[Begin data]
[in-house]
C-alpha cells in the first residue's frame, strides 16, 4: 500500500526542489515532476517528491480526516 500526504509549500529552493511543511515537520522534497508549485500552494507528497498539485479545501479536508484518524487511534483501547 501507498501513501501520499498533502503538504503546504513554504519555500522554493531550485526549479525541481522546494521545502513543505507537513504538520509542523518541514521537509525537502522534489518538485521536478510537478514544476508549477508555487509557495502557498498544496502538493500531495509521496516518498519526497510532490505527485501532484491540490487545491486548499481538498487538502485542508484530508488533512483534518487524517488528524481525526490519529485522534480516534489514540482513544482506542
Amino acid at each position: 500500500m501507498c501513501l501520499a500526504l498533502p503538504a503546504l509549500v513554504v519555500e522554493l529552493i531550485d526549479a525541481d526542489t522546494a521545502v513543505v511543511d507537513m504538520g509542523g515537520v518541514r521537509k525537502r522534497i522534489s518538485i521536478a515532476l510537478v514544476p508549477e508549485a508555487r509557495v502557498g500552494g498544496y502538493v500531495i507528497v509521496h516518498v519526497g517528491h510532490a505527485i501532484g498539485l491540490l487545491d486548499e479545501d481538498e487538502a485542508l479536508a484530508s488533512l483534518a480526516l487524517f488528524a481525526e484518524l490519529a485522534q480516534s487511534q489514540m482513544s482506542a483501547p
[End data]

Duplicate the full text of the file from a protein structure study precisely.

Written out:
[in-house]
C-alpha cells in the first residue's frame, strides 16, 4: 500500500526542489515532476517528491480526516 500526504509549500529552493511543511515537520522534497508549485500552494507528497498539485479545501479536508484518524487511534483501547 501507498501513501501520499498533502503538504503546504513554504519555500522554493531550485526549479525541481522546494521545502513543505507537513504538520509542523518541514521537509525537502522534489518538485521536478510537478514544476508549477508555487509557495502557498498544496502538493500531495509521496516518498519526497510532490505527485501532484491540490487545491486548499481538498487538502485542508484530508488533512483534518487524517488528524481525526490519529485522534480516534489514540482513544482506542
Amino acid at each position: 500500500m501507498c501513501l501520499a500526504l498533502p503538504a503546504l509549500v513554504v519555500e522554493l529552493i531550485d526549479a525541481d526542489t522546494a521545502v513543505v511543511d507537513m504538520g509542523g515537520v518541514r521537509k525537502r522534497i522534489s518538485i521536478a515532476l510537478v514544476p508549477e508549485a508555487r509557495v502557498g500552494g498544496y502538493v500531495i507528497v509521496h516518498v519526497g517528491h510532490a505527485i501532484g498539485l491540490l487545491d486548499e479545501d481538498e487538502a485542508l479536508a484530508s488533512l483534518a480526516l487524517f488528524a481525526e484518524l490519529a485522534q480516534s487511534q489514540m482513544s482506542a483501547p